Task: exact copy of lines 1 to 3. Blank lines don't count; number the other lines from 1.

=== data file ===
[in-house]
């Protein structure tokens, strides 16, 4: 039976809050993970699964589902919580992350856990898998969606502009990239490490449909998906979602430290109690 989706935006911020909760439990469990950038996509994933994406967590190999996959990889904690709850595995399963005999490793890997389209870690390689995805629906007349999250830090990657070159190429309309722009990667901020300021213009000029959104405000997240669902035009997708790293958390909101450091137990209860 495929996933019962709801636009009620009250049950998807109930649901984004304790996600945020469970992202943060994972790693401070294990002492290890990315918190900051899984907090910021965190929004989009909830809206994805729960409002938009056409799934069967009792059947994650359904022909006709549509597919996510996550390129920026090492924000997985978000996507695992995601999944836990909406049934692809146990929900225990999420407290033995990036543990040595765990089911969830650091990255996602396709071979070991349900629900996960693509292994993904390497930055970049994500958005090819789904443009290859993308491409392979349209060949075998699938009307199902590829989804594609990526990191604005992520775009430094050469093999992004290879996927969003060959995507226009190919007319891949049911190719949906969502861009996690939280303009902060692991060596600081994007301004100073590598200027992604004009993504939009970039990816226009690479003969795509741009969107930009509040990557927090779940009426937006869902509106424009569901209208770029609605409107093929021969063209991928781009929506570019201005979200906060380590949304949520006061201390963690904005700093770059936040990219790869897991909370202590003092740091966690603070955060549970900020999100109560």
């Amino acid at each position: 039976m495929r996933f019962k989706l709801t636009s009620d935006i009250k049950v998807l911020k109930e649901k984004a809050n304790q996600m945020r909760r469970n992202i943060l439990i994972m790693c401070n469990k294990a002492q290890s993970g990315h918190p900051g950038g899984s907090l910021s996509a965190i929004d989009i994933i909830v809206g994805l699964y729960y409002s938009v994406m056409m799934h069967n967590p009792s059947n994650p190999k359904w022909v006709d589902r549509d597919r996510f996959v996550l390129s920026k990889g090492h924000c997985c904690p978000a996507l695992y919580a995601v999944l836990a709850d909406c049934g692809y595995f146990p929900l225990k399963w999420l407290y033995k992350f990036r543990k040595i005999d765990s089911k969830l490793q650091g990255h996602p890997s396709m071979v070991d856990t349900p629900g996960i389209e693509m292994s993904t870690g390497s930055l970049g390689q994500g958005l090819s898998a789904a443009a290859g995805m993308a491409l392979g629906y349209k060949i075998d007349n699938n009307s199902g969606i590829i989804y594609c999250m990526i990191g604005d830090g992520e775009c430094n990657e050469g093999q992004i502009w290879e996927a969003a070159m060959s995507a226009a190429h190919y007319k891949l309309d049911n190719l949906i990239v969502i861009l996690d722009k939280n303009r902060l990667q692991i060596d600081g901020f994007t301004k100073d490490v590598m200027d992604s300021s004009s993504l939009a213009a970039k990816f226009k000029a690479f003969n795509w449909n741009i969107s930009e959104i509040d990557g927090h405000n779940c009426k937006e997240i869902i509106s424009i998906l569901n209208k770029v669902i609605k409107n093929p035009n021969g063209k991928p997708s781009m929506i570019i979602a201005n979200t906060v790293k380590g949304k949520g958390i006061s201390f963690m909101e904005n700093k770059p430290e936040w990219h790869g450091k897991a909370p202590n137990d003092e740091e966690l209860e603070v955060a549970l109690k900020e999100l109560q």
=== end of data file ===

[in-house]
């Protein structure tokens, strides 16, 4: 039976809050993970699964589902919580992350856990898998969606502009990239490490449909998906979602430290109690 989706935006911020909760439990469990950038996509994933994406967590190999996959990889904690709850595995399963005999490793890997389209870690390689995805629906007349999250830090990657070159190429309309722009990667901020300021213009000029959104405000997240669902035009997708790293958390909101450091137990209860 495929996933019962709801636009009620009250049950998807109930649901984004304790996600945020469970992202943060994972790693401070294990002492290890990315918190900051899984907090910021965190929004989009909830809206994805729960409002938009056409799934069967009792059947994650359904022909006709549509597919996510996550390129920026090492924000997985978000996507695992995601999944836990909406049934692809146990929900225990999420407290033995990036543990040595765990089911969830650091990255996602396709071979070991349900629900996960693509292994993904390497930055970049994500958005090819789904443009290859993308491409392979349209060949075998699938009307199902590829989804594609990526990191604005992520775009430094050469093999992004290879996927969003060959995507226009190919007319891949049911190719949906969502861009996690939280303009902060692991060596600081994007301004100073590598200027992604004009993504939009970039990816226009690479003969795509741009969107930009509040990557927090779940009426937006869902509106424009569901209208770029609605409107093929021969063209991928781009929506570019201005979200906060380590949304949520006061201390963690904005700093770059936040990219790869897991909370202590003092740091966690603070955060549970900020999100109560």
């Amino acid at each position: 039976m495929r996933f019962k989706l709801t636009s009620d935006i009250k049950v998807l911020k109930e649901k984004a809050n304790q996600m945020r909760r469970n992202i943060l439990i994972m790693c401070n469990k294990a002492q290890s993970g990315h918190p900051g950038g899984s907090l910021s996509a965190i929004d989009i994933i909830v809206g994805l699964y729960y409002s938009v994406m056409m799934h069967n967590p009792s059947n994650p190999k359904w022909v006709d589902r549509d597919r996510f996959v996550l390129s920026k990889g090492h924000c997985c904690p978000a996507l695992y919580a995601v999944l836990a709850d909406c049934g692809y595995f146990p929900l225990k399963w999420l407290y033995k992350f990036r543990k040595i005999d765990s089911k969830l490793q650091g990255h996602p890997s396709m071979v070991d856990t349900p629900g996960i389209e693509m292994s993904t870690g390497s930055l970049g390689q994500g958005l090819s898998a789904a443009a290859g995805m993308a491409l392979g629906y349209k060949i075998d007349n699938n009307s199902g969606i590829i989804y594609c999250m990526i990191g604005d830090g992520e775009c430094n990657e050469g093999q992004i502009w290879e996927a969003a070159m060959s995507a226009a190429h190919y007319k891949l309309d049911n190719l949906i990239v969502i861009l996690d722009k939280n303009r902060l990667q692991i060596d600081g901020f994007t301004k100073d490490v590598m200027d992604s300021s004009s993504l939009a213009a970039k990816f226009k000029a690479f003969n795509w449909n741009i969107s930009e959104i509040d990557g927090h405000n779940c009426k937006e997240i869902i509106s424009i998906l569901n209208k770029v669902i609605k409107n093929p035009n021969g063209k991928p997708s781009m929506i570019i979602a201005n979200t906060v790293k380590g949304k949520g958390i006061s201390f963690m909101e904005n700093k770059p430290e936040w990219h790869g450091k897991a909370p202590n137990d003092e740091e966690l209860e603070v955060a549970l109690k900020e999100l109560q």